1980s Philadelphia. Reeling from rising crime, Mafia warfare and the proliferation of drug gangs, the city’s murder rate had skyrocketed. Although the birthplace of America was in desperate need of healing, the pain and uncertainty experienced by local residents manifested itself in a radical change to their city’s outward appearance, courtesy of the prevalence of graffiti. Graffiti became such an issue, the most pressing issue according to then-mayor Wilson Goode, that it came to be seen as a social epidemic.
Goode wasted little time taking action following his election as Philadelphia’s first African-American mayor in 1984. Within the first month of his administration, the Anti-Graffiti Network, led by a young community activist named Tim Spencer, was formally established to combat the problem. However, it wasn’t until two years later that the influential Mural Arts Project, headed by Jane Golden, developed within the initiative. Golden, an artist in her own right, was able to work with local taggers in harnessing their talents towards something beneficial for the communities in which they lived. Wisely, she understood that a focus on collaboration rather than punishment was needed to gain the trust of the young people within the sub-culture.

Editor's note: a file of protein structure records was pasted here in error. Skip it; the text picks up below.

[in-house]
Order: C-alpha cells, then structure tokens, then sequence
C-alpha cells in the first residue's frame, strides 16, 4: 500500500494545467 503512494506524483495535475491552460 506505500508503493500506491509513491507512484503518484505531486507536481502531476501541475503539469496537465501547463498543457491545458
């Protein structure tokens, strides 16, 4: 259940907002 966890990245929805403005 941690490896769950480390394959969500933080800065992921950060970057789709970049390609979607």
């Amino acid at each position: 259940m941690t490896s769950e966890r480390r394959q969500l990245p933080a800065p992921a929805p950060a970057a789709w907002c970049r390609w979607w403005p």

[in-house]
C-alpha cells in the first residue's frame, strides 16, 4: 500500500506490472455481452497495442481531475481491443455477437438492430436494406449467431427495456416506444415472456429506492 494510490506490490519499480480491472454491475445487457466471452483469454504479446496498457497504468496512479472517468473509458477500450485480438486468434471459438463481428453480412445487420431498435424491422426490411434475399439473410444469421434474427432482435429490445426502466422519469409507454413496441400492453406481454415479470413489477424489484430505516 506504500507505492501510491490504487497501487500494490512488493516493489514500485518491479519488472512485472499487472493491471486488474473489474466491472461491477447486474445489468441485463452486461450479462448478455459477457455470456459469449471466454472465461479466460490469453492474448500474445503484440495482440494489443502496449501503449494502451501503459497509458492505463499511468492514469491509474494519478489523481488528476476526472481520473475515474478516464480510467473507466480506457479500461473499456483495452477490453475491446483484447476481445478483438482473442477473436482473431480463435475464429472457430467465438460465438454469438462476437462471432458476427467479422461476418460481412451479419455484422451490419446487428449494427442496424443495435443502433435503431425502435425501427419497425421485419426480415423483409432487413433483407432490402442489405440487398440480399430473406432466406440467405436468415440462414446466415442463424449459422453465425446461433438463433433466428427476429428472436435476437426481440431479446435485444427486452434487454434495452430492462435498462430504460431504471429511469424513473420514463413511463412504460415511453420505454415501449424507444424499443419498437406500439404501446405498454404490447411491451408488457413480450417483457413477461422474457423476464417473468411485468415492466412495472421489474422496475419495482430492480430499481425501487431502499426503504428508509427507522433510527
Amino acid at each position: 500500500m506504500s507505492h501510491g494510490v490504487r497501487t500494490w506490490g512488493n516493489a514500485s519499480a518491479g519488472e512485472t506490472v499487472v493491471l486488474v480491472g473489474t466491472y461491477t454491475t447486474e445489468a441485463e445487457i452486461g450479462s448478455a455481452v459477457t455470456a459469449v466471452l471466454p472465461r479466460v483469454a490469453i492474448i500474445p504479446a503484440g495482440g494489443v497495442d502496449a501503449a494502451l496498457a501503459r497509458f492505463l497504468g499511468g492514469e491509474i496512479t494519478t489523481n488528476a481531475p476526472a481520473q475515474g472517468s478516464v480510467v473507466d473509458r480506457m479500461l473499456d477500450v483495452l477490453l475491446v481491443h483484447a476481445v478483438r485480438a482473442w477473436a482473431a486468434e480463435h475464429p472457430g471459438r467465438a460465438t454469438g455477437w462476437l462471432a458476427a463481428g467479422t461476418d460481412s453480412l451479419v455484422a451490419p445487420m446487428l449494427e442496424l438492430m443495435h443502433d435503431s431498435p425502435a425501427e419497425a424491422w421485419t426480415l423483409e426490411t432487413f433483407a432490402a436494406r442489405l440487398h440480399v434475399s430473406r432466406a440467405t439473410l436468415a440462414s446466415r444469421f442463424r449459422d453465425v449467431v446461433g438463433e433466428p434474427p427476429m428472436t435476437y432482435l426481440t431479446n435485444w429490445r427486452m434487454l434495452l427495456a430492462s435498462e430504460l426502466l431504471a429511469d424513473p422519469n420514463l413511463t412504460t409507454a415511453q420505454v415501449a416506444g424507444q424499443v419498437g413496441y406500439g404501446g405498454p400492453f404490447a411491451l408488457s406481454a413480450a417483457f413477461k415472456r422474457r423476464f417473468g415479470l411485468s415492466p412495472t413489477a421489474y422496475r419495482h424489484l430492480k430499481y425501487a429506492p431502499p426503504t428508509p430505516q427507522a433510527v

The impact of the Mural Arts program has been staggering. Although it was originally intended to simply help to eradicate graffiti, it has enabled professional artists and young Philadelphians to showcase their artistic talent in a constructive way. To date, the program has produced more than 3,600 murals. As Golden profoundly puts it, Philadelphia has become somewhat of an outdoor museum.
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